Having a pet also changes Emery's level of responsibility. He can't get away with ignoring the dog as the kids used to do with smaller animals. A dog will come up to you and bark when it needs to go out or needs fresh water in its bowl. It has a distinct personality and alters the way you live your life. For a child, that may be the first time he has to think of caring for needs other than his own.
And most important to me, a dog is a companion for a child in a way that parents and siblings (or any human) cannot be. A dog loves unconditionally. It doesn't judge. Maggie sleeps by Emery's bed. She joins his adventures and waits for him when he leaves. Once, when Emery was angry with a friend, he stomped off to his room and slammed the door. I heard him open it right away to let the dog in. He said, "Sorry Mags." And then as an afterthought he called out, "Sorry Mom." I know that he has Maggie to put an arm around or play with if he's feeling sad.
So think about getting a dog after all. You may just adore it as we do our Maggie. - Angela Stuart
If you do decide to get your kids a dog you might consider having them allergy tested for dog allergies beforehand. There would be nothing worse than finding out after the fact that you couldn't keep the pet. We have severe dog allergies at our home and our kids long for a dog, but knowing the allergy issue has put it to rest and I am not the bad guy any more.
Also, I know this sounds terrible, but large breeds do not live as long as small breeds and that may be something to consider if your kids are getting close to leaving home. - Carmen
On the educational front, if you do decide to get a dog you should all do some research. Learn about breeds and decide carefully what type would fit into your household. We recently adopted a wonderful dog for us but she was completely unsuited to her previous family.
Read about dog training as well. You'll have a much better time with your dog if you can teach her/him what the expected behavior is in your household. Also, plan to get involved in some sort of obedience training class. Those classes can be very helpful in training the dog's family as well as socializing and teaching the dog. - Lisa K. West Chester, PA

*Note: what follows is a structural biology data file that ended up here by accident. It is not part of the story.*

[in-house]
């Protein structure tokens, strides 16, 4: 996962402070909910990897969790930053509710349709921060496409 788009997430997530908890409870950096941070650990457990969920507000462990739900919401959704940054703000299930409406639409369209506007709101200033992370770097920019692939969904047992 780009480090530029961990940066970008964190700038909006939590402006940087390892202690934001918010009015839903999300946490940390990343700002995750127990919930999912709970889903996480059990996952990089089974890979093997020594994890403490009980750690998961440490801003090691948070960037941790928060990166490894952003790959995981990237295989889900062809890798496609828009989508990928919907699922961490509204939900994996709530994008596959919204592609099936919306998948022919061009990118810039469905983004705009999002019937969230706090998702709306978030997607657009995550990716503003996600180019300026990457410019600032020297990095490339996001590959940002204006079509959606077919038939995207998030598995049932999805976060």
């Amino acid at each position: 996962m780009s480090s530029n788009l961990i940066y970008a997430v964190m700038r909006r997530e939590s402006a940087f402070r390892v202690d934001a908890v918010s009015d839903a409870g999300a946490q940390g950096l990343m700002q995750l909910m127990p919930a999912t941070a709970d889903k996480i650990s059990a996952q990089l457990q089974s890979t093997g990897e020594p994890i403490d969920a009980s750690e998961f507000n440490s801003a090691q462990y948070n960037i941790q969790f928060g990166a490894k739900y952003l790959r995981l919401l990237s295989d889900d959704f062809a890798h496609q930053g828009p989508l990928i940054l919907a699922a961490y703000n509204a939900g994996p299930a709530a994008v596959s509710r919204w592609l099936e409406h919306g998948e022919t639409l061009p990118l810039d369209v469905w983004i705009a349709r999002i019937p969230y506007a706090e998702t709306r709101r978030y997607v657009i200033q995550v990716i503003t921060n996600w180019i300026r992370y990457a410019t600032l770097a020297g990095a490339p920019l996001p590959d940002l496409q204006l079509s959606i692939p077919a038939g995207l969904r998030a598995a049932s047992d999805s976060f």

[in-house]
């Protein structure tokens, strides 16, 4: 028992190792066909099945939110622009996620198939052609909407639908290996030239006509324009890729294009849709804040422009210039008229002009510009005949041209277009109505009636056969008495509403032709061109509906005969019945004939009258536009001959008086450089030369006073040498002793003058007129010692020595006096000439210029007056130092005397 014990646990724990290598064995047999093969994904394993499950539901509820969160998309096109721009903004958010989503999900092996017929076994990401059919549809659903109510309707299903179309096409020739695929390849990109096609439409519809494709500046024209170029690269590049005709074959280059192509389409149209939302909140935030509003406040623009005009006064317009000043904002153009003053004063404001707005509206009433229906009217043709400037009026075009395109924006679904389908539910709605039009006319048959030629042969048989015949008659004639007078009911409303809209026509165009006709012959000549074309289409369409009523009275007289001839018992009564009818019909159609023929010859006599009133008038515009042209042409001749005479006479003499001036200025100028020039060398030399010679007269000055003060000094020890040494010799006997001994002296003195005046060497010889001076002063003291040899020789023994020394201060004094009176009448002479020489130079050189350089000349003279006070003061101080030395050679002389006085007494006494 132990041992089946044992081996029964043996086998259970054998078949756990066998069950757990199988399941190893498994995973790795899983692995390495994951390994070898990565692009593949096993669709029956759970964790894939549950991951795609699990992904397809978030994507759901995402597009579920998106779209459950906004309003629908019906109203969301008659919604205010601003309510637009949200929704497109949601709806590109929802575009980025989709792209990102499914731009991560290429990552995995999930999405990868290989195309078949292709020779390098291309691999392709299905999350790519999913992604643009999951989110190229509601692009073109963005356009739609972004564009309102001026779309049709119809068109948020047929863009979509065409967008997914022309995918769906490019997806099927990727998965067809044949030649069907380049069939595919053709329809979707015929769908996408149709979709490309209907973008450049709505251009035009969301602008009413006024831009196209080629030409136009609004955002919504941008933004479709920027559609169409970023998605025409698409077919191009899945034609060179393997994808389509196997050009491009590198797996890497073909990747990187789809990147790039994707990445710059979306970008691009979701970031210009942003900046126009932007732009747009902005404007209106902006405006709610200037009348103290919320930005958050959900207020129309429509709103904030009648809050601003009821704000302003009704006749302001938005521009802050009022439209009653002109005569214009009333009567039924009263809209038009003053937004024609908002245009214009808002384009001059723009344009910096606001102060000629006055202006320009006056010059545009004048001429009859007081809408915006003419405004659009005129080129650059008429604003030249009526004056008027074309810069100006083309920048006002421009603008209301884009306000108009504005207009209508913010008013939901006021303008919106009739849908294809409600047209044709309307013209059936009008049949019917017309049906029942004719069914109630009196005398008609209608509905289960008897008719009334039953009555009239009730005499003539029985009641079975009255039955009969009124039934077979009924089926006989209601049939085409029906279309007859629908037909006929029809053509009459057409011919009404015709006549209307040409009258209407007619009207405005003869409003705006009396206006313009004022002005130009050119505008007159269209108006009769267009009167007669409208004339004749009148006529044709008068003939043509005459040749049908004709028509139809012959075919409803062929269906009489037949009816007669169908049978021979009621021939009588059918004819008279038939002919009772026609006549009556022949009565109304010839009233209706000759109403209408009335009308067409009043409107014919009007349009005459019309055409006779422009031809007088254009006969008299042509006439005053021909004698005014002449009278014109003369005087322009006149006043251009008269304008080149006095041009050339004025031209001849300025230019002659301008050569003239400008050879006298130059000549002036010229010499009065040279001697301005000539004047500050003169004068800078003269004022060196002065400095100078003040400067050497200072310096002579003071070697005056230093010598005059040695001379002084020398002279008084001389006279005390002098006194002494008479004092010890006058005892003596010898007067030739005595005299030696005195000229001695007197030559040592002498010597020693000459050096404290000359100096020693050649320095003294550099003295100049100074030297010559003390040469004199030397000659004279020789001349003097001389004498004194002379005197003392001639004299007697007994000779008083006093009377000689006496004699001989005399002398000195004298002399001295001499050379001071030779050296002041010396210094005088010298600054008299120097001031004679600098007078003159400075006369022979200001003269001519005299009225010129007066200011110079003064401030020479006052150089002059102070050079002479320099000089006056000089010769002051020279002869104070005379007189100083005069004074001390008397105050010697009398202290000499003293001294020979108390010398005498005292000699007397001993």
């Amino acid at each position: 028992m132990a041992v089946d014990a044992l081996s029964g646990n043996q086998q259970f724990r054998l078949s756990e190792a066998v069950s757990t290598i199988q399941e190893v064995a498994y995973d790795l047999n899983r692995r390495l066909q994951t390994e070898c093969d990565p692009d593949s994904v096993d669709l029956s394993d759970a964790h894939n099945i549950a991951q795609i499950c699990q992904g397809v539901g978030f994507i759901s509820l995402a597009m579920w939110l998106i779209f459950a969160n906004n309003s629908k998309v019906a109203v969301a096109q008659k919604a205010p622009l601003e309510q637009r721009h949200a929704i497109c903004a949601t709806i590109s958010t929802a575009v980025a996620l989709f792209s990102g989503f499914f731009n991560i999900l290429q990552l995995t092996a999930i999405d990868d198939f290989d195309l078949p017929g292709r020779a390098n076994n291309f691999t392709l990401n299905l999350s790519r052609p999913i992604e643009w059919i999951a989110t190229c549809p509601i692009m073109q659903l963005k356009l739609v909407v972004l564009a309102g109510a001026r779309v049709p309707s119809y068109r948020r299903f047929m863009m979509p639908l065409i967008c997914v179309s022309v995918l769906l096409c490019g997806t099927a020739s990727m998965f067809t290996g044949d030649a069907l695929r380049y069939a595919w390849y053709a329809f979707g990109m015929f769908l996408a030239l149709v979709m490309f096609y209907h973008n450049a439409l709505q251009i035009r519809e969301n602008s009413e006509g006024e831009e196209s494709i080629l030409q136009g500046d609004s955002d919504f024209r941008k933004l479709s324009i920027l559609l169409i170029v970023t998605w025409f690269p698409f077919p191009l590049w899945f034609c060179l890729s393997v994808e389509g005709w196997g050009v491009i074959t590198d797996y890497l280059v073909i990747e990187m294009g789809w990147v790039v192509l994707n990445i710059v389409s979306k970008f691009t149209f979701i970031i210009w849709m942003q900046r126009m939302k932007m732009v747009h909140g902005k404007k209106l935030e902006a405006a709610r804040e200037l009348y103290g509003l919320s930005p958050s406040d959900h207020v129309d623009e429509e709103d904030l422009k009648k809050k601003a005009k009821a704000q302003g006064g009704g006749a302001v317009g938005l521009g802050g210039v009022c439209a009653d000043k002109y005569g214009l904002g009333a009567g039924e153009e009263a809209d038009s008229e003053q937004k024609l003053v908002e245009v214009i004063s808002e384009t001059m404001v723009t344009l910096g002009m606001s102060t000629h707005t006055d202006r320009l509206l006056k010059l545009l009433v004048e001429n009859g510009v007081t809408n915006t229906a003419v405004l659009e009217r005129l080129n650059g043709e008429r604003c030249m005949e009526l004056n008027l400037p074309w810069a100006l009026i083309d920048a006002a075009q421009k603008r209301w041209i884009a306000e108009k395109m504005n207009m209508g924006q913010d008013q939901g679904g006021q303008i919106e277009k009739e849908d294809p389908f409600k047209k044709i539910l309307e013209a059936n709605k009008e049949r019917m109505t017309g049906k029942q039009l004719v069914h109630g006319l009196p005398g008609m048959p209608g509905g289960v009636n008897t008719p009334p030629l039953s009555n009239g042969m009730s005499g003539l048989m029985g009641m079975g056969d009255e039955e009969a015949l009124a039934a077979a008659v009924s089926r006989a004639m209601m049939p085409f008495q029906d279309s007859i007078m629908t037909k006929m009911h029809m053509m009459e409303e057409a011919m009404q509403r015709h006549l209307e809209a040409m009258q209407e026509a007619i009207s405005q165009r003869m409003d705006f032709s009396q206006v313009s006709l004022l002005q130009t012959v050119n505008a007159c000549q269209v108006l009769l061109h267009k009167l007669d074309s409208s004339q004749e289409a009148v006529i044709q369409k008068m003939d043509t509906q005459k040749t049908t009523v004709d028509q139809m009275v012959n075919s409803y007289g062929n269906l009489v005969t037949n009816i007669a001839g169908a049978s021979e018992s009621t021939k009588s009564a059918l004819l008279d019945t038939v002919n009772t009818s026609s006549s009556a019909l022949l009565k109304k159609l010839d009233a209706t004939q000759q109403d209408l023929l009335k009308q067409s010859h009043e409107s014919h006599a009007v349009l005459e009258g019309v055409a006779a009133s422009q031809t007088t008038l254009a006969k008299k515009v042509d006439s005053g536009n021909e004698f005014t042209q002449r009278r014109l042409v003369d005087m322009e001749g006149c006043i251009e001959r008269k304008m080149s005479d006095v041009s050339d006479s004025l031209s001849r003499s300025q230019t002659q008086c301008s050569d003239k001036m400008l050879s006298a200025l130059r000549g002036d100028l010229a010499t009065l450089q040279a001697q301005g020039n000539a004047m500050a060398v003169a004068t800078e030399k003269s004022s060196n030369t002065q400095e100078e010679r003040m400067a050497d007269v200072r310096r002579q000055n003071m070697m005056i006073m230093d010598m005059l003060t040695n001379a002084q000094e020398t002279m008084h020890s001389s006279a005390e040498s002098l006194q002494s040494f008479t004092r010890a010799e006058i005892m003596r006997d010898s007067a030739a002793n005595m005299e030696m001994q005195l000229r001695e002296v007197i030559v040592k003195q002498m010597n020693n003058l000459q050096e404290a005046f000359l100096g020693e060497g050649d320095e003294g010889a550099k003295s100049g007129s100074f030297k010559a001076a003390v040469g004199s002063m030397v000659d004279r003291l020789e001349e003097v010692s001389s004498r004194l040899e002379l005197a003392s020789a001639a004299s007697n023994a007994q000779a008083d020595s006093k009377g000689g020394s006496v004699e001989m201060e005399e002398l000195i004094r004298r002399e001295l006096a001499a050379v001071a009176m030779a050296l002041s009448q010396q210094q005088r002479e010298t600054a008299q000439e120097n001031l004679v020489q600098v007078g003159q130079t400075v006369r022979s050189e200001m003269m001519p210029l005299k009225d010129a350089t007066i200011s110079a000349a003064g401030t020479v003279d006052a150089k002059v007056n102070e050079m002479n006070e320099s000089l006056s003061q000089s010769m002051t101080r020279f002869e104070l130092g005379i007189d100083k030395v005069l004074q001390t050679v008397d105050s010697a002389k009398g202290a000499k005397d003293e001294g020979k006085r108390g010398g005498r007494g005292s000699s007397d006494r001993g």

I think there are tremendous educational benefits to dog ownership for homeschoolers. We do dog agility training and participate in shows. We also breed dogs and sell the puppies. I see that my children learn through these endeavors, not to mention the character traits they develop such as patience, trust worthiness, and good humor. - Natalie
There's a way you can have your cake and eat it, too. I mean you can have a puppy, do a good deed, and not be stuck with a dog when your kids are grown. You raise a puppy to be trained later as a guide dog for a visually impaired person. Check out the links for programs in your area. Our daughter's family did this two different years and enjoyed the experience very much.
- Bill Rubica
"We moved to this development a year and a half ago partially because it's full of kids. We have a homeschool group and participate in some activities, but I want my children to have friends in the neighborhood. Everyone here goes to the same school and is a big booster of sports. We could care less about sports. You can see where this is going. None of the kids on the street play with mine. Any suggestions?" - Rochelle
School does create a culture of its own, but you can help create an inclusive neighborhood climate. Every summer I have Open Fridays in my yard with my children, seven year-old Jared and nine year-old Cassidy. We bought a large-scale popcorn popper from a garage sale a few years ago and the smell of that popcorn cooking helps bring the kids in. I spend Fridays outside with lemonade and popcorn available. We do things like make an obstacle course, paint the drive with tempera paint (lasts longer than chalk), play large scale games (explain cops and robbers to today's kids!) and do cheap crafts. Sometimes other mothers come over but most of the time I'm the only adult with my kids and about eight others. I appreciate the chance to get to know the different personalities. During the school year my kids and I pick and choose whom to invite over for indoor activities or to go with us to after school field trips.
When we get our deck done I plan to have parties and invite the neighbors over for barbeques and other events. I truly believe that the more friendly I am, the better the situation is for my children. - Holly